The experience of this ride is one delight after another: the crossing into Conwy is overseen by the castle, and the daunting climb to Sychnant Pass. I prefer to use the cycle path both ways, bypassing the pass (so to speak). I just love the cycle route around the rocky cliffs and prefer to choose this for the pleasure it brings me. I also love arriving at the Menai strait and a daytime view of Menai bridge. I may have written before how the Bryan Chapman audax brings me here in the dark, and therefore seeing it in the daytime gives me a boost – as though I’m ahead of schedule. It is a silly self-deception but one that I indulge anyway because of the emotions I feel.

There is a Co-Op at Llanfairpwllgwyngyll, and I find this location perfect for me; I stop for some food and drink, ride to Holyhead and back, and then stop again for more food and drink before the evening sets in. This gives me a refreshments at 170km and again at 230km. The view of the Snowdonia mountains in the setting sun usually captivates me on the return leg. There are also the views of the Menai strait while cycling back to Bangor that I love as well – and the fabulous way the sun is usually hitting the horizon as I reach Conwy for the second time – this whole section is part of what makes the Llanfair audax so special.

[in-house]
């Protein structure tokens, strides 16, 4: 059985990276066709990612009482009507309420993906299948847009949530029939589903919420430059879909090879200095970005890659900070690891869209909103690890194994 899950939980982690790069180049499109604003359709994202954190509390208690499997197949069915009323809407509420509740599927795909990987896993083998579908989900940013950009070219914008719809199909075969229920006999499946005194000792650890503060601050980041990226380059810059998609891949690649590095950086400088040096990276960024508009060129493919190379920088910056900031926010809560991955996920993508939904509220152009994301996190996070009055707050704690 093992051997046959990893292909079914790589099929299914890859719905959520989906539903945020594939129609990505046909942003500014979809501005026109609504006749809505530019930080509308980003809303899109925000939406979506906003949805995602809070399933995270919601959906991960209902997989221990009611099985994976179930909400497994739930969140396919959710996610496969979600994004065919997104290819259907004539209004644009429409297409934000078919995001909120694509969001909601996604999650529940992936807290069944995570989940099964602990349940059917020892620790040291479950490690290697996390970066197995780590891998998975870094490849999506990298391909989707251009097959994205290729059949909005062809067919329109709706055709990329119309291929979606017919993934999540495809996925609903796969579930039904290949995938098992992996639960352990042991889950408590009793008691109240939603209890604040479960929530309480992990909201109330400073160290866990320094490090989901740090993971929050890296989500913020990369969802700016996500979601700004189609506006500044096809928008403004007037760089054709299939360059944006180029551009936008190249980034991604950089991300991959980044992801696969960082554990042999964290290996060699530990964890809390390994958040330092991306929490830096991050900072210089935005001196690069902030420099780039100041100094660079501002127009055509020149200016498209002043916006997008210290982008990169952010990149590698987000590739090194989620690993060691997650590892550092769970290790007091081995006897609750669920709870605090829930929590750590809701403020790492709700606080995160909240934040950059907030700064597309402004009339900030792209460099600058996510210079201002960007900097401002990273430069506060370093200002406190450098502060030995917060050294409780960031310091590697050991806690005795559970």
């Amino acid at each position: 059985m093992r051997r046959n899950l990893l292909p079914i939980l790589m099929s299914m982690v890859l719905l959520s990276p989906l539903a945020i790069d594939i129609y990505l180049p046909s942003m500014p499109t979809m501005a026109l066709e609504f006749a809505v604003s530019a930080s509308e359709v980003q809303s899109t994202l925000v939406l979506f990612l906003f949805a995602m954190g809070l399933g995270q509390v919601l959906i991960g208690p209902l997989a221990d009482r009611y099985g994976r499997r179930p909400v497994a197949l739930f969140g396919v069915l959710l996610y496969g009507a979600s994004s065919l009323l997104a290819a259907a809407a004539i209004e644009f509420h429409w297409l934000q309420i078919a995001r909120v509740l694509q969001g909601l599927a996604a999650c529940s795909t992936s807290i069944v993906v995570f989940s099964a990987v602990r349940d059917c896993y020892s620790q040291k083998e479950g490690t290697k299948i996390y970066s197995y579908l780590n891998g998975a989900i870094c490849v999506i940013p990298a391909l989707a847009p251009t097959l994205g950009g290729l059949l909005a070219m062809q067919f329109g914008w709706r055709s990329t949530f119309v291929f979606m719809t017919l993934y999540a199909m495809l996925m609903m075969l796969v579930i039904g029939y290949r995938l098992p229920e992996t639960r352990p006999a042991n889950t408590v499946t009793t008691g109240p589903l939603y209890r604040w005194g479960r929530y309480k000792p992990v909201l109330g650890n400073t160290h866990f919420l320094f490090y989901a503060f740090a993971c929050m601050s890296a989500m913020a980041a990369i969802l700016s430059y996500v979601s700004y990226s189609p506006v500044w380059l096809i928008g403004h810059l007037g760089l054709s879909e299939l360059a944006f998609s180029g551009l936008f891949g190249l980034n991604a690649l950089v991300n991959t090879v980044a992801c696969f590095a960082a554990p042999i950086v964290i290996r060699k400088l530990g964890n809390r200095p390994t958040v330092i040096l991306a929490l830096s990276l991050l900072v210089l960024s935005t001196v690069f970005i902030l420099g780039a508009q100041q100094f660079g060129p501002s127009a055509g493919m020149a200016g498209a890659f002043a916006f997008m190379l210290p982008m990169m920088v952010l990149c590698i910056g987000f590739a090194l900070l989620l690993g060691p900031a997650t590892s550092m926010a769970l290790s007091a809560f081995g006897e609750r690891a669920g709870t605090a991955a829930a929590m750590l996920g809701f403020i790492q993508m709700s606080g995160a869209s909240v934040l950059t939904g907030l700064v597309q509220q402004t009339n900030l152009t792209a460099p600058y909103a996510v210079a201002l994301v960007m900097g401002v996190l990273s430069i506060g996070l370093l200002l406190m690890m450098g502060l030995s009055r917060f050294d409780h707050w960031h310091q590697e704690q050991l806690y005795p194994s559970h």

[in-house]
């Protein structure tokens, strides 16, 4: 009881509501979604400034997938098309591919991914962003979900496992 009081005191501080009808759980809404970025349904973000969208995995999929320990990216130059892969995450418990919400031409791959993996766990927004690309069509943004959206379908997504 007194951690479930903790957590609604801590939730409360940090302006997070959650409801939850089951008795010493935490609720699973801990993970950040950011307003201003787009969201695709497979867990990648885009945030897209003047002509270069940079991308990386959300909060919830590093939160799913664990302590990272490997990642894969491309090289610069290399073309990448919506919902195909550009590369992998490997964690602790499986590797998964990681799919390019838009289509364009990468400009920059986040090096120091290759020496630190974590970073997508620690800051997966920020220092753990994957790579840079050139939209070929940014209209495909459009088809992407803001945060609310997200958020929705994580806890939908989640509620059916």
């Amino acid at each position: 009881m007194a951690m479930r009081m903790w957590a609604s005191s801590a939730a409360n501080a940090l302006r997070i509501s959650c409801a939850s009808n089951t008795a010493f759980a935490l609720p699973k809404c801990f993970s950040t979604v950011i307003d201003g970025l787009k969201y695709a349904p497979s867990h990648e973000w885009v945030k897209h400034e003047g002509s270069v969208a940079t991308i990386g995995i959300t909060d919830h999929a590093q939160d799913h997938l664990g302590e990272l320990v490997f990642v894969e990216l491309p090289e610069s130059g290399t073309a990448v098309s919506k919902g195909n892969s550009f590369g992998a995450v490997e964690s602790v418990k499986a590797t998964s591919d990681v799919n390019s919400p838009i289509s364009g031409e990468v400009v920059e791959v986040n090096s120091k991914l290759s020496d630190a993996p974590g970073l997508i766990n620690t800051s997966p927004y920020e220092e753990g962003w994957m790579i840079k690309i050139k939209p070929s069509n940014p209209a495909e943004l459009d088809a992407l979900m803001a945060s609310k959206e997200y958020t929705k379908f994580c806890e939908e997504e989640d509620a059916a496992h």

Darkness falls – and the next section of the ride takes advantage of the quietness of the main roads. There is very little need to navigate, as once we’ve passed Llandudno Junction we have another 60km of flattish roads back along the north Wales coast, through Prestatyn and Flint, over the river Dee to Shotwick. From here on there are great quality cycle routes alongside major roads, so tired cyclists can take it easy to the final checkpoint at Elton services on the M56.